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Associated Press
Pakistani militant commander Maulvi Nazir, pictured in 2007, was killed Thursday in a missile strike by a US drone.

Drone strike kills a Taliban chief

Dies in Pakistan; US says he had ‘blood on hands’

– An American drone strike in Pakistan has killed a top Taliban commander who sent money and fighters to battle the U.S. in Afghanistan but had a truce with the Pakistani military, officials said Thursday.

The death of Maulvi Nazir is likely to be seen in Washington as affirmation of the necessity of the controversial U.S. drone program. It is likely to be viewed in a different light by military officials in Pakistan, however, because Nazir did not focus on Pakistani targets.

Nazir was killed when two missiles slammed into a house in a village in South Waziristan while he was meeting with supporters and fellow commanders. Eight other people were killed, according to five Pakistani security officials, speaking on condition of anonymity because they were not authorized to talk to the media.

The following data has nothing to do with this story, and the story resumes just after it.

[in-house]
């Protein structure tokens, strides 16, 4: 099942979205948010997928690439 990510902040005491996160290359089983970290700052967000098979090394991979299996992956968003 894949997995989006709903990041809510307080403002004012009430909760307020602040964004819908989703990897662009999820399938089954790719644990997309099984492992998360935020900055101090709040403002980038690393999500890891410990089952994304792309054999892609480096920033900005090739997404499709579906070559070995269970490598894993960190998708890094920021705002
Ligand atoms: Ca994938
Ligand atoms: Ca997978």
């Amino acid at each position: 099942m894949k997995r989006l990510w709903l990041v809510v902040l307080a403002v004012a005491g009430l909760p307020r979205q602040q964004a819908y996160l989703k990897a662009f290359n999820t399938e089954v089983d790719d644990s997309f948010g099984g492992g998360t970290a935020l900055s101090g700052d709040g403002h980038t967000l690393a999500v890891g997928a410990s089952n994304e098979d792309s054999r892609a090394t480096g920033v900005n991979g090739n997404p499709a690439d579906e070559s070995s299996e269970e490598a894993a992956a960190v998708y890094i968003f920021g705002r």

The U.S. rarely comments on its secretive drone program, and Pentagon spokesman George Little said he could not confirm Nazir’s death, but he added that if true, it would be “a significant blow” to extremist groups in the region.

He said it would be helpful not only to the U.S. and to Afghanistan but also to Pakistan, because “this is someone who has a great deal of blood on his hands.”

At least four people were killed in a separate drone strike Thursday in the North Waziristan tribal region.

America’s use of drones against militants in Pakistan has increased substantially under President Obama, and the program killed a number of top militants in the past year.

But the drone strikes infuriate many Pakistanis who see them as a violation of their country’s sovereignty. Many Pakistanis complain that innocent civilians have also been killed, something the U.S. rejects.

Nazir’s killing could cause even more friction in the already-tense relationship between Washington and Islamabad.

A Pakistani official said while his government continues to object to the drone strikes, it does not object to removing Nazir from the battlefield, because despite his reported cooperation with the Pakistani government, he was suspected to have aided groups who attack Pakistani troops.

The official spoke on condition of anonymity because he was not authorized to speak publicly.

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